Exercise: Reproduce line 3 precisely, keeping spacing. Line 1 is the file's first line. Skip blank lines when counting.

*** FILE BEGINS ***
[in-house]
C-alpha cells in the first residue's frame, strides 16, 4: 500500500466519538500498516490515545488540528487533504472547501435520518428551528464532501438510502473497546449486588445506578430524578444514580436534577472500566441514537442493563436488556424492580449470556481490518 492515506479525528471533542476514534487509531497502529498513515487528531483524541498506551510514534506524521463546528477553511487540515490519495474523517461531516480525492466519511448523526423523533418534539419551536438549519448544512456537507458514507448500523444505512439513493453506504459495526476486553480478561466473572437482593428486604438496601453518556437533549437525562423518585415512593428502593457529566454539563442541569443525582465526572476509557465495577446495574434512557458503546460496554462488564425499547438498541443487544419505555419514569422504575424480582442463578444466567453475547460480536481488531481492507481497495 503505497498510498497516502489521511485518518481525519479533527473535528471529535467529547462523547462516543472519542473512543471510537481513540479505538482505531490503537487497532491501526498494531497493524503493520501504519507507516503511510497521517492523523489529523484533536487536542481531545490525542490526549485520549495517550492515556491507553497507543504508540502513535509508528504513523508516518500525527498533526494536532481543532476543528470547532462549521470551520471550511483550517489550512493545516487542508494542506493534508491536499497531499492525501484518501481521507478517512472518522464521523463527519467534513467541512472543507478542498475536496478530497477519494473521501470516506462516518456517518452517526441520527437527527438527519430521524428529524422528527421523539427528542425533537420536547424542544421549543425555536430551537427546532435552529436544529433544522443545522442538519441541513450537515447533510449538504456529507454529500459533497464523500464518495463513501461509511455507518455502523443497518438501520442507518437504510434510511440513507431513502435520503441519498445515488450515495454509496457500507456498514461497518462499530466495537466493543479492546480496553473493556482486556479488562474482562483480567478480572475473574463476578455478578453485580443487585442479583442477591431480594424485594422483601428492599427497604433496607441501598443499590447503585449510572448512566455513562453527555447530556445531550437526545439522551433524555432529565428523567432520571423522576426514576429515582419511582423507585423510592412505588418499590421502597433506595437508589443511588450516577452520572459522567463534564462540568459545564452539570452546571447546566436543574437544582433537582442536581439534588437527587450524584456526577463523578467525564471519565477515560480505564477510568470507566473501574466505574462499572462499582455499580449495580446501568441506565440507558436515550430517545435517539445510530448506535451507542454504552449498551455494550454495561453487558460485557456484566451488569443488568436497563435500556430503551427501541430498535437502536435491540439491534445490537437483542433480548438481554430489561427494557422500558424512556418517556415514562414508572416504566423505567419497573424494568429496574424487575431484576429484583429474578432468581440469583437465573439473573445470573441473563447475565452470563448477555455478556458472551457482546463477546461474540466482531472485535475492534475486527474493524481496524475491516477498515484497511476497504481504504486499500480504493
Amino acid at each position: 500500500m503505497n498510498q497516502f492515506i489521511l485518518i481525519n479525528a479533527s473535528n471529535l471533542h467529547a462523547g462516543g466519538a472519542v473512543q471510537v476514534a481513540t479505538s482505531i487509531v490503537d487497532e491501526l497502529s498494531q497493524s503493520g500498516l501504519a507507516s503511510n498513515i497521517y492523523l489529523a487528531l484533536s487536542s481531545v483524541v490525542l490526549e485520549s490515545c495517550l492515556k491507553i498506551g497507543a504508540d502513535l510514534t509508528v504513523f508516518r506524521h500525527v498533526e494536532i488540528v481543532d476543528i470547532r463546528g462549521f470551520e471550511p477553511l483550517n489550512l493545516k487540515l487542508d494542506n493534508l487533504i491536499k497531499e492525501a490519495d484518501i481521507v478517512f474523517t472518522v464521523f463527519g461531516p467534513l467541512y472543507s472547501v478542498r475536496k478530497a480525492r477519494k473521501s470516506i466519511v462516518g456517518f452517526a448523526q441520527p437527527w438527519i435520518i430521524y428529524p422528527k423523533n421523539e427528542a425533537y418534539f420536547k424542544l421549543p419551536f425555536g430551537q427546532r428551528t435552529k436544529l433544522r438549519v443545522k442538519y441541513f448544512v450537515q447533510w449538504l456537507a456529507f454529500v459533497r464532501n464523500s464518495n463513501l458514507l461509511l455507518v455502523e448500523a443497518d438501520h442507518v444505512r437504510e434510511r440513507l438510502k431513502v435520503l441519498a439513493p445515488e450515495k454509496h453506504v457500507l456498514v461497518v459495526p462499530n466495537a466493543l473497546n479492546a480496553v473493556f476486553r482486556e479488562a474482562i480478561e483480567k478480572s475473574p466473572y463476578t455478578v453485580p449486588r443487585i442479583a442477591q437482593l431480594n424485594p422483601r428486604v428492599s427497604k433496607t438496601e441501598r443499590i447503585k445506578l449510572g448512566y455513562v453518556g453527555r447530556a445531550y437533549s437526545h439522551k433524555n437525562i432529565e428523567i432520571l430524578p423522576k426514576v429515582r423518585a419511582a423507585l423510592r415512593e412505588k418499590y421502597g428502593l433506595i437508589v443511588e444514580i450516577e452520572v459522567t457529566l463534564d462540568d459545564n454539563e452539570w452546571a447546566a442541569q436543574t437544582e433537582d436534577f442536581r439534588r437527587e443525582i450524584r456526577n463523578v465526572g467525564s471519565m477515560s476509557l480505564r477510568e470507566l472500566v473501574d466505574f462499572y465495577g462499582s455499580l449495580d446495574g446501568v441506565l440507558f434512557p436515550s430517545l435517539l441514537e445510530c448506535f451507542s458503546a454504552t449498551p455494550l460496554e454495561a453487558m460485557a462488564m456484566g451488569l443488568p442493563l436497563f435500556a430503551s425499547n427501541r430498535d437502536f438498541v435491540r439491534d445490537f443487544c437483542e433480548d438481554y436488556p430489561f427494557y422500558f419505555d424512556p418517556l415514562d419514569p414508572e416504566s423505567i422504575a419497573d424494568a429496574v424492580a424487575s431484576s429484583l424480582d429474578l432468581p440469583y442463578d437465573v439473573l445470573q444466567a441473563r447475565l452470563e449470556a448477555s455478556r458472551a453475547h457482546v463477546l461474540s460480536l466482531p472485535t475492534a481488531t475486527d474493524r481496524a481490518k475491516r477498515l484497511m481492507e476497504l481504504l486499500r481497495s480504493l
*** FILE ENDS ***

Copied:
Amino acid at each position: 500500500m503505497n498510498q497516502f492515506i489521511l485518518i481525519n479525528a479533527s473535528n471529535l471533542h467529547a462523547g462516543g466519538a472519542v473512543q471510537v476514534a481513540t479505538s482505531i487509531v490503537d487497532e491501526l497502529s498494531q497493524s503493520g500498516l501504519a507507516s503511510n498513515i497521517y492523523l489529523a487528531l484533536s487536542s481531545v483524541v490525542l490526549e485520549s490515545c495517550l492515556k491507553i498506551g497507543a504508540d502513535l510514534t509508528v504513523f508516518r506524521h500525527v498533526e494536532i488540528v481543532d476543528i470547532r463546528g462549521f470551520e471550511p477553511l483550517n489550512l493545516k487540515l487542508d494542506n493534508l487533504i491536499k497531499e492525501a490519495d484518501i481521507v478517512f474523517t472518522v464521523f463527519g461531516p467534513l467541512y472543507s472547501v478542498r475536496k478530497a480525492r477519494k473521501s470516506i466519511v462516518g456517518f452517526a448523526q441520527p437527527w438527519i435520518i430521524y428529524p422528527k423523533n421523539e427528542a425533537y418534539f420536547k424542544l421549543p419551536f425555536g430551537q427546532r428551528t435552529k436544529l433544522r438549519v443545522k442538519y441541513f448544512v450537515q447533510w449538504l456537507a456529507f454529500v459533497r464532501n464523500s464518495n463513501l458514507l461509511l455507518v455502523e448500523a443497518d438501520h442507518v444505512r437504510e434510511r440513507l438510502k431513502v435520503l441519498a439513493p445515488e450515495k454509496h453506504v457500507l456498514v461497518v459495526p462499530n466495537a466493543l473497546n479492546a480496553v473493556f476486553r482486556e479488562a474482562i480478561e483480567k478480572s475473574p466473572y463476578t455478578v453485580p449486588r443487585i442479583a442477591q437482593l431480594n424485594p422483601r428486604v428492599s427497604k433496607t438496601e441501598r443499590i447503585k445506578l449510572g448512566y455513562v453518556g453527555r447530556a445531550y437533549s437526545h439522551k433524555n437525562i432529565e428523567i432520571l430524578p423522576k426514576v429515582r423518585a419511582a423507585l423510592r415512593e412505588k418499590y421502597g428502593l433506595i437508589v443511588e444514580i450516577e452520572v459522567t457529566l463534564d462540568d459545564n454539563e452539570w452546571a447546566a442541569q436543574t437544582e433537582d436534577f442536581r439534588r437527587e443525582i450524584r456526577n463523578v465526572g467525564s471519565m477515560s476509557l480505564r477510568e470507566l472500566v473501574d466505574f462499572y465495577g462499582s455499580l449495580d446495574g446501568v441506565l440507558f434512557p436515550s430517545l435517539l441514537e445510530c448506535f451507542s458503546a454504552t449498551p455494550l460496554e454495561a453487558m460485557a462488564m456484566g451488569l443488568p442493563l436497563f435500556a430503551s425499547n427501541r430498535d437502536f438498541v435491540r439491534d445490537f443487544c437483542e433480548d438481554y436488556p430489561f427494557y422500558f419505555d424512556p418517556l415514562d419514569p414508572e416504566s423505567i422504575a419497573d424494568a429496574v424492580a424487575s431484576s429484583l424480582d429474578l432468581p440469583y442463578d437465573v439473573l445470573q444466567a441473563r447475565l452470563e449470556a448477555s455478556r458472551a453475547h457482546v463477546l461474540s460480536l466482531p472485535t475492534a481488531t475486527d474493524r481496524a481490518k475491516r477498515l484497511m481492507e476497504l481504504l486499500r481497495s480504493l